Kansas Representative Troy Waymaster, R-Bunker Hill, visited the Ellis County Commission on Monday to offer a wrap-up of the 2018 legislative session. The session adjourned May 4, though a special session this summer to finalize public education funding might be possible, he said.

That one issue dominated most of the session, with a Supreme Court ruling that K-12 funding is inadequate handed down last fall. The court set a deadline of April 30 for the Legislature to submit a plan to increase spending.

As chairman of the House appropriations committee, Waymaster was involved in early committee meetings held to understand the court’s decision and help identify possible remedies, he said.

The legislature ultimately — and just barely — approved a five-year plan to increase school funding by $500 million, though the original legislation was passed with a large error and had to be corrected.

“I feel badly for your frustration with the courts giving this edict that we’re not spending enough on school financing and you not knowing what number it is,” said Commissioner Barbara Wasinger, who also has filed to run for state office. “What is the general feel amongst legislators on that issue?”

“You could have some that say we’re not spending enough. We have some that are saying, ‘Well, we’re pretty close.’ You’ll have others saying we’re spending way too much,” Waymaster replied. “If you look at where the K-12 education budget is right now prior to what we passed this last legislative session, it was about 52 percent of the state budget. Now that over the next five years we’re going to be phasing in approximately over $500 million into K-12 education, you’re looking at it nearling 56, 58-percent of the state budget. So what does that mean? It simply means we have less dollars that are going to other services for the state of Kansas.”

Waymaster said he favored a proposed amendment that sought to limit the court’s authority to rule on education spending issues before committing additional funds. That measure was not voted on in the House, but he said he heard from constituents who supported the idea.

“Many claim that because I testified in favor of that, it was basically saying I was anti-education. That couldn’t be further from the truth because I’m a product of public education,” Waymaster said, noting the state has spent millions of dollars in litigation over issues of school funding. “What I’m looking at are all the other obligations the state has, and if we have that much dedicated to K-12 because of some elusive language in the constitution that’s being interpreted differently by some individuals, maybe we need to tighten the language in the constitution.”

He noted the issue of adequate school funding has dominated state politics for much of his six years in the legislature, following previous Supreme Court rulings. Waymaster said he voted against the state’s block-grant model of education funding in 2015, and said he believes moving away from the state’s established school finance formula at that time ultimately made the situation worse. The court in 2016 ruled block grant school funding is unconstitutional.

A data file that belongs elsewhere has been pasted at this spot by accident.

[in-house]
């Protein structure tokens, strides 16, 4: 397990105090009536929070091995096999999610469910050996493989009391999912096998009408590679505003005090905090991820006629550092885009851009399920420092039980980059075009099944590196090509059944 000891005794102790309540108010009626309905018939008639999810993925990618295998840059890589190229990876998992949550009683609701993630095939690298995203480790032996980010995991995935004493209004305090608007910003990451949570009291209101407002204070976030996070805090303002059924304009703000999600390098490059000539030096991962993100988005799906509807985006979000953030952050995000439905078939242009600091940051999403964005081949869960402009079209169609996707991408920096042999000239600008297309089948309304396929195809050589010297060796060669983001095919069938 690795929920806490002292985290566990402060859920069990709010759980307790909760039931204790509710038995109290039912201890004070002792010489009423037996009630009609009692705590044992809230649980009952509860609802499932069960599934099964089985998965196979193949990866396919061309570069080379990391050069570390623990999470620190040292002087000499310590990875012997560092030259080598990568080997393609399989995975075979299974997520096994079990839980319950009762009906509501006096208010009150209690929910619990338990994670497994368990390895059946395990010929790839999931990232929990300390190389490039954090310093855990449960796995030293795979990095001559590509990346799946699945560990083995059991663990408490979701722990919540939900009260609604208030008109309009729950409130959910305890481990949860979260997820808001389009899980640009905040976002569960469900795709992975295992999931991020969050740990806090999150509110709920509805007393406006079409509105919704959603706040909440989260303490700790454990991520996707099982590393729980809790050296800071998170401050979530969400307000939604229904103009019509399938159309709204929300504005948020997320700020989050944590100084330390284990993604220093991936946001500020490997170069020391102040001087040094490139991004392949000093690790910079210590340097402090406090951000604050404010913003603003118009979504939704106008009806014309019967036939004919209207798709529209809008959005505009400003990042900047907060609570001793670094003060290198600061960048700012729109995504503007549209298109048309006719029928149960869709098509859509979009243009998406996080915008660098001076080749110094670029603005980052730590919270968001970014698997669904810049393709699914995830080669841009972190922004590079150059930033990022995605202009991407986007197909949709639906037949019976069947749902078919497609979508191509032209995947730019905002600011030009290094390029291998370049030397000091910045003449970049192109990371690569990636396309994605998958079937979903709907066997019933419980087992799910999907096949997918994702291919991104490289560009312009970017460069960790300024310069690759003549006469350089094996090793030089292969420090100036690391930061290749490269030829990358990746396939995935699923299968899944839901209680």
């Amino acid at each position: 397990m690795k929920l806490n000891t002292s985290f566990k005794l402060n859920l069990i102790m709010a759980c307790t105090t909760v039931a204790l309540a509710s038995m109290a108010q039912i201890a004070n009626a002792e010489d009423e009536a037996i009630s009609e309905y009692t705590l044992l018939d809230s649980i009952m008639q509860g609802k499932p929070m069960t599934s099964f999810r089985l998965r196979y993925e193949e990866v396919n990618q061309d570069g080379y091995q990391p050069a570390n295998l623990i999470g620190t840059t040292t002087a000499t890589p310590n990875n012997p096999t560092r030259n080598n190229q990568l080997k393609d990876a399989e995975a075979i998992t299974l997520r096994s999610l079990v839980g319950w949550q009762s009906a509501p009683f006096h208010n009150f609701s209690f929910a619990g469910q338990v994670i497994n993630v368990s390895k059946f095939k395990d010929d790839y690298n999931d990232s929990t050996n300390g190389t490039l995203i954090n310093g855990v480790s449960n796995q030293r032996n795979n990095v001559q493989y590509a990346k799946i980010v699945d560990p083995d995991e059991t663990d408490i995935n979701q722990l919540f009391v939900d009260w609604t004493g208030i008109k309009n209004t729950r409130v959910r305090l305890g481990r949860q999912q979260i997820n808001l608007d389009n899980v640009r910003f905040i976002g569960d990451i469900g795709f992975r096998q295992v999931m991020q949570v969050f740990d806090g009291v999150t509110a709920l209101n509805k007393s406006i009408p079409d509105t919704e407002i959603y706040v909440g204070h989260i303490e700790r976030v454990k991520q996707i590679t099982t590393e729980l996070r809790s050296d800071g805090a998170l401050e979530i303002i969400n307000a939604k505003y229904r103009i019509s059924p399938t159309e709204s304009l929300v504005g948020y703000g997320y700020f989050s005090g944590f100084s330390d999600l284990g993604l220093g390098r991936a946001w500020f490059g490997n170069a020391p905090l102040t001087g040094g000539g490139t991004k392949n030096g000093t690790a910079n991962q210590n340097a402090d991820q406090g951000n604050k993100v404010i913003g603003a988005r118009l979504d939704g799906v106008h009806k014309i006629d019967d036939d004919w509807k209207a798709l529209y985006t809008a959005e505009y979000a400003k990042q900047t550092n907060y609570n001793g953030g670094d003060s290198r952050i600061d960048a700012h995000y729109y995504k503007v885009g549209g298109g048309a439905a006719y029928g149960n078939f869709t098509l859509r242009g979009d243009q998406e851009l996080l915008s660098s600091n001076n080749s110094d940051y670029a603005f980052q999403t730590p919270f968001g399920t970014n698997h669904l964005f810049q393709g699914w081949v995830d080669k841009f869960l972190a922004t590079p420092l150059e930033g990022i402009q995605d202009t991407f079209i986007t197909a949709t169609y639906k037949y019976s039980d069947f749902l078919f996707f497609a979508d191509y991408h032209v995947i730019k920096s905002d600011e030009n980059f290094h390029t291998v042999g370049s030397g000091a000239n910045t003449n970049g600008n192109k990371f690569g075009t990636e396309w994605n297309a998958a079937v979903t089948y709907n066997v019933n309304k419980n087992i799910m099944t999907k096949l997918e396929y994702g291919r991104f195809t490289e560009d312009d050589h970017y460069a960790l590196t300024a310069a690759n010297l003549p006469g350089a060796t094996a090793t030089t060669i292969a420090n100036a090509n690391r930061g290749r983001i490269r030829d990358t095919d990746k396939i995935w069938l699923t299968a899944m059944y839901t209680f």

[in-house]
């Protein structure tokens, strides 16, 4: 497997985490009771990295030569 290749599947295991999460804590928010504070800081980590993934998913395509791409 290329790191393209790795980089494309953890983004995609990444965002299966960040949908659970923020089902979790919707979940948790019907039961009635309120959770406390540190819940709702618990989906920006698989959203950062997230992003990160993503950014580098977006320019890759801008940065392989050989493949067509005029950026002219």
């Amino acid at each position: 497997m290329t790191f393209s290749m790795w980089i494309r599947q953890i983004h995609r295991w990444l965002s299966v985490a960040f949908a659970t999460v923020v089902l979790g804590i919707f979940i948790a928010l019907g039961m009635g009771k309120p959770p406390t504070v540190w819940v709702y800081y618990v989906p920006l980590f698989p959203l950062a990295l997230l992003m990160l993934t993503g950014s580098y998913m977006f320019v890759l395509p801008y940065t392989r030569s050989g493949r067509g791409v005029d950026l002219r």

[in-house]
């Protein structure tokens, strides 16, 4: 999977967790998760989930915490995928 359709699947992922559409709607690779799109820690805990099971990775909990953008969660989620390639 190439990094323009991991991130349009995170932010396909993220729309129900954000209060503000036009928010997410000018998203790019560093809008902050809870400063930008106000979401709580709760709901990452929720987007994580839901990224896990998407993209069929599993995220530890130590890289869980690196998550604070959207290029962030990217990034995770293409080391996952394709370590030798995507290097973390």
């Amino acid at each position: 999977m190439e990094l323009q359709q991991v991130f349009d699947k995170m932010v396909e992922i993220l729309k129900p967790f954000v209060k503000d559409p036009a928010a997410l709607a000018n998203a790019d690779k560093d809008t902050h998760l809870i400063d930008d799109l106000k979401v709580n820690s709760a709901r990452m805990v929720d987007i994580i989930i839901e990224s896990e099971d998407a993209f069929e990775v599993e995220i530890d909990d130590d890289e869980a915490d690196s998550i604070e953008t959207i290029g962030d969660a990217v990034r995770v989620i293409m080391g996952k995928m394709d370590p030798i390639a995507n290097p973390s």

Other issues Waymaster said he worked on this year included a push to increase pay for state judicial employees. Staff members will see a pay increase of 5-percent, while judges will see an increase of 2.5-percent.

“For years we’ve been hearing our court employees are desperately underpaid,” he said. “Last year, with the state employee pay plan, I advocated for them then.”

State colleges -- including Fort Hays State University -- also will see partial restoration of 4-percent state funding cuts handed down in 2016. That amounted to a loss of approximately $1 million for FHSU, and approximately 62 percent of that amount will be restored next fiscal year.

The approved budget also took steps to help restore Kansas Department of Transportation funding, which had been swept for several years, he said. The goal is to allow some projects already approved for the state T-WORKS funding program to move forward.

“As you know T-WORKS started in about 2010. We’re in the last few years of that,” he said. “Given some of the budget constraints that we’ve had, KDOT has not been able to fulfill some of those projects. In fact, in 2016, they made the announcement they were going to delay 23 projects indefinitely.”

In other business, the commission:

• Approved a request for road pavement assistance from the City of Victoria for approximately 10,000 square yards. The county also will be assisting the cities of Ellis and Hays with road projects this summer, which is fairly routine.

• Heard an update from the Cottonwood Extension district.

• Approved an updated agreement for Kansas WorkforceONE.